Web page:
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On shore there seemed to be about four huts, two pig-sties, and nothing more. Stared at by a crowd of natives whom our arrival suddenly incubated from somewhere, and who swarmed down to see who we were , we talked with our boatmen, but only succeeded in finding out that we had come to a place not down on the map or on the highroad to the next village whither we were bound. It was simply a collection of huts, children, and pigs, situated at the lake's edge and connected with the outer world by a footpath that led up over the hills eight miles to the nearest pueblo. To walk those eight miles at eleven o'clock was out of the question, and to sleep in one of those little dirty huts ashore was just as bad. The crowd of natives had grown, and so, to avoid being over-run with the eminently curious, we pushed off from shore and anchored out in the lake, to eat a little "chow" and decide what to do. Weariness tempered our decision, which was to sleep where we were, in the banca, under the hen-coop, and, having made it known to our trusty but hard-looking crew, they fell down like shots and, in less than a minute, were asleep in all sorts of jackstraw positions. One slept on the oars, another on the poles, a third on our collection of volcanic rocks, a fourth in the bottom of the boat, a fifth sitting up, and a sixth -- I don't know where.
We three lay down side by side in the little cooped-over roost, and found there was just room to reside like sardines in a box. Our feet were out under the stars at one side, and heads at the other, and there we were, and there we slept, in an unknown wilderness. Though no one could change his position we all rested fairly well, and nothing happened to mar the beauty of the night. As the sun reddened the east, feeling more like awakened chickens than anything else, we packed up, paid out some of the heavy dollars, that mad each of us feel like sinkers on a fish-line, and loaded what little luggage we had upon a bony pony ashore. Adieus were said to the lake and to our crew, and our little caravan started up a broad foot-path for the village of Tanauan, about eight miles away. It was a long walk, on no refreshment save a night's sleep in a hen-coop, but after passing over hills and dales, by nipa huts of all sizes and descriptions, and after being stared at by curious natives, we arrived at our destination, a good-sized village, in two and a half hours. We responded to an invitation of the captain of the pueblo, to take possession of his house, and got up a very decent breakfast out of our fast depleting stock. The old captain treated us most cordially, and after a three-hours' stay helped us to load ourselves and our chattels aboard two stout-wheeled, carromatas each hitched to two ponies.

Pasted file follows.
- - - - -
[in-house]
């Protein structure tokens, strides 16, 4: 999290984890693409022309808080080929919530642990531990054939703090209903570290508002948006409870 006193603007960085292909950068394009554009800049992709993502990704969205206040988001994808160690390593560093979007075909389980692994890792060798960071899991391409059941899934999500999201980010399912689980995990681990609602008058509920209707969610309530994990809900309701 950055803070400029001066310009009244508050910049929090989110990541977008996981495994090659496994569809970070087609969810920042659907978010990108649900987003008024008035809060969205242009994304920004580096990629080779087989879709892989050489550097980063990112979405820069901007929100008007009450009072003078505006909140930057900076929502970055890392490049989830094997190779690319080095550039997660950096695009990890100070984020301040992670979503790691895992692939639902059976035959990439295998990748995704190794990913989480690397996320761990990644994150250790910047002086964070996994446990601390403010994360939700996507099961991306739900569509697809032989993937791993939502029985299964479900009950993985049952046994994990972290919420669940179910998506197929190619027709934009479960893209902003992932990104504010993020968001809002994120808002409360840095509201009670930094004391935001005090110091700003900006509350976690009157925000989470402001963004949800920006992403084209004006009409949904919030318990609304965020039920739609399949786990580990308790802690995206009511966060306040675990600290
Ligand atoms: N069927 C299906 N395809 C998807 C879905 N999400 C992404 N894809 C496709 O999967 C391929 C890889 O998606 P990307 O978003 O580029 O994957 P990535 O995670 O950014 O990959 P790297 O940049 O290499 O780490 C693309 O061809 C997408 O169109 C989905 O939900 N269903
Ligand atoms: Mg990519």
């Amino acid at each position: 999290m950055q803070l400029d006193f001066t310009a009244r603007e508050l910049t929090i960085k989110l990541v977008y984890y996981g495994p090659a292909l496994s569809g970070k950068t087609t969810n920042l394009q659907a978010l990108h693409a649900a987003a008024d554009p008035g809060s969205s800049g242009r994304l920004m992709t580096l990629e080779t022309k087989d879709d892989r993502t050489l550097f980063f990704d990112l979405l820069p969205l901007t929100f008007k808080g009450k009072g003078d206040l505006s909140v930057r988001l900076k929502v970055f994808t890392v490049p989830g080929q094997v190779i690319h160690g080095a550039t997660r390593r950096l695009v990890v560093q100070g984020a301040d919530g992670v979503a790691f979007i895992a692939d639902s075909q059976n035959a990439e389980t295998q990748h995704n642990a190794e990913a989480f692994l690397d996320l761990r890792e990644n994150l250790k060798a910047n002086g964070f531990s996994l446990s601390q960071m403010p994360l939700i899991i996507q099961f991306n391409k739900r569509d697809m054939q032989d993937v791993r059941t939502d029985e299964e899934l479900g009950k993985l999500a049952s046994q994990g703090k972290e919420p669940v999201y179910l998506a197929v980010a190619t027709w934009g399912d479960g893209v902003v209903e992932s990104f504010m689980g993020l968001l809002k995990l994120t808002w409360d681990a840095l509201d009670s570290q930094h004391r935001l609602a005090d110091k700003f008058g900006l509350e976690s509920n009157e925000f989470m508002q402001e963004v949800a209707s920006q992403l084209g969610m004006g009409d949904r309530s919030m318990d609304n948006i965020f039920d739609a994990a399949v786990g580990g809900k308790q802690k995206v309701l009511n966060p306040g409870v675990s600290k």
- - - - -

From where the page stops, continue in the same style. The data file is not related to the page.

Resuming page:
Off again, once more, our course was shaped overland toward the other great lake up back of Manila, by ruts two feet deep in places, and the bad sections far more numerous than the good pieces. We got stuck in the mud, had to pry our conveyances and the ponies out, and I fear did not enjoy the beauties of the rather tame scenery on the way. At last the crest of a hill brought the Laguna de Bay in sight, and in less than an hour we reached the village of calamba, on its shores. A shabby little native house was put at our disposal after we boldly walked up and took possession of it; a swarm of children were shoved out of the one decent room, and in a short time our boy was giving us canned turtle-soup and herrings. In the afternoon we merely lounged about the town and took a swim in the lake, while in the evening, early after the very good little dinner gotten up by our servant there was nothing to do but to turn in , even though the house was surrounded by the curious, who had looked in at the windows to watch people dining with knives, forks, plates, and napkins.
The floor of our room was of bamboo slats, just below whose many openings were four fighting- cocks and when bed-time came we were tired enough to tumble down on the canes just as we stood. The cock who sang out of tune woke us at about sunrise Tuesday morning, and after one more swim in the lake we packed up our traps and prepared ourselves to take the little Manila steamer that left at eight o'clock on its thirty- mile return trip. The sail down the lake and into the Pasig River was cool, delightful, and without incident, and at noon Tuesday we pulled up at the wharf at Manila, having completed an almost perfect circle of travel one hundred and fifty miles in circumference, to be heartily congratulated on having successfully made a trip which few perform but many covet. My own cane sleeping machine seemed good again after hen-coops and bamboo floors, and smooth roads and civilization far better than ruts and rickety carromatas.
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Table of Contents of Yesterdays in the Philippines
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